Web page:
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Births outside marriage - a real cause for concern

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Mark Easton | 16:05 UK time, Wednesday, 24 September 2008

Unless trends change, in just eight years time most babies in Britain will be born outside marriage.

Already the majority of newborns in Wales (52%) and the North East of England (55%)are delivered to parents who are not married. Nationally, the figure for 2007 is 44.3%, having risen from just 8% in 1971 (data can be downloaded here).

If the rate of increase remains as it has been since 2000, my maths shows that by 2016 more than 50% of UK babies will be born outside wedlock

graph showing births outside wedlock

Does this matter?

Well, today the Economic and Social Research Council pulled together some of the key findings from the British Household Panel Survey (BHPS) - a huge study of 10,000 British adults interviewed every year since 1991.

In an article entitled 'Births outside marriage: the real story', Professor John Ermisch from the Institute for Social and Economic Research, assesses the evidence and concludes that "the rise in births outside marriage is a real cause for concern".

Using 17 years of detailed longitudinal data from the BHPS, Professor Ermisch has been able to follow the stories of hundreds of real babies and calculate how much time they have spent living with just one parent.

This matters because there is powerful evidence that children growing-up without two parents have worse outcomes as young adults. Professor Ermisch refers to the "long-term negative consequences" of a child spending significant parts of their childhood in families with only one parent.

Feet of a newborn babyA baby born to married parents, on average, spends 1.6 years of their first 16 years with a lone parent. A child born to cohabiting parents spends 4.7 years with just one parents and an infant born into a single mother household spends 7.8 years.

The experiences of the babies in the British Household Panel survey indicates that being brought up by a lone mum or dad, particularly before they start school, translates into lower grades, worse job prospects and poorer health.

Marriage levels in Britain are at an all time low. Cohabitation has risen 64% in a decade, with just over a quarter of recent births to parents who live together but are not married.

But why should it make a difference to the life-chances of children whether their parents have a marriage certificate stuffed in a drawer? The BHPS provides help in this respect.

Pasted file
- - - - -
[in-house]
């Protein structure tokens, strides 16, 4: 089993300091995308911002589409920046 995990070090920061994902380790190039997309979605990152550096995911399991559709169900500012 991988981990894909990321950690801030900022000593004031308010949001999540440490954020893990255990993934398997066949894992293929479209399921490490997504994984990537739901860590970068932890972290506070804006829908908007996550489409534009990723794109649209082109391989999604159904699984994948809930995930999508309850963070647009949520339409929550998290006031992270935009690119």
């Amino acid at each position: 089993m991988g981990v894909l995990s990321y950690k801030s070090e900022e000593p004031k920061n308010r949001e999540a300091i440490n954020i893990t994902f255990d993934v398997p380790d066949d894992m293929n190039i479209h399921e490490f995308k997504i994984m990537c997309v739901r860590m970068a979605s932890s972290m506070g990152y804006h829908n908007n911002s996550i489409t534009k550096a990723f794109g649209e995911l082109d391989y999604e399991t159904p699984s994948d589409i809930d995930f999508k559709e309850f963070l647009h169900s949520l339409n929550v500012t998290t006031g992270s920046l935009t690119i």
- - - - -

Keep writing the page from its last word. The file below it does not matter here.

Only 35% of children brought up by unmarried parents will live with both parents throughout their childhood. For those with married parents the figures rises to 70%.
As Professor Ermisch puts it: "Having a child in a cohabiting union is often not indicative of a long-term partnership."

What is more, if an unmarried mum breaks up with her partner, it can take a long time to find a new relationship. More than half are still without a partner five years after the break up.

The conclusion, according to Professor Ermisch, is that "non-marital childbearing in cohabiting unions tends to create lone mother families".

The research has been seized upon by religious groups who regard procreation outside marriage as a sin.

The findings have also informed David Cameron's argument that government should do more to support and encourage marriage. He has promised "to overhaul the tax and benefit system in favour of marriage as part of a Conservative crusade to mend Britain's 'broken society'."

Elsewhere in today's tribute to the BHPS, there is an essay on what the survey tells us about young people and the importance of families.

"The more frequent family meals the less chance there is of young people being involved in vandalism, truancy or wanting to leave school as early as possible", writes Cambridge Sociology Professor Jacqueline Scott. "Family meal-times perhaps reflect strong family values and/or family cohesion."

What the data and scientific analysis does not do is make a moral judgement about the way people should bring up their kids. Clearly, millions of parents do a fantastic job in rearing children within a wide range of family types that don't match the traditional nuclear model.

But what the British Household Panel Survey does is demonstrate why the nuclear family became traditional. In terms of outcomes for children, it is most likely to work best.


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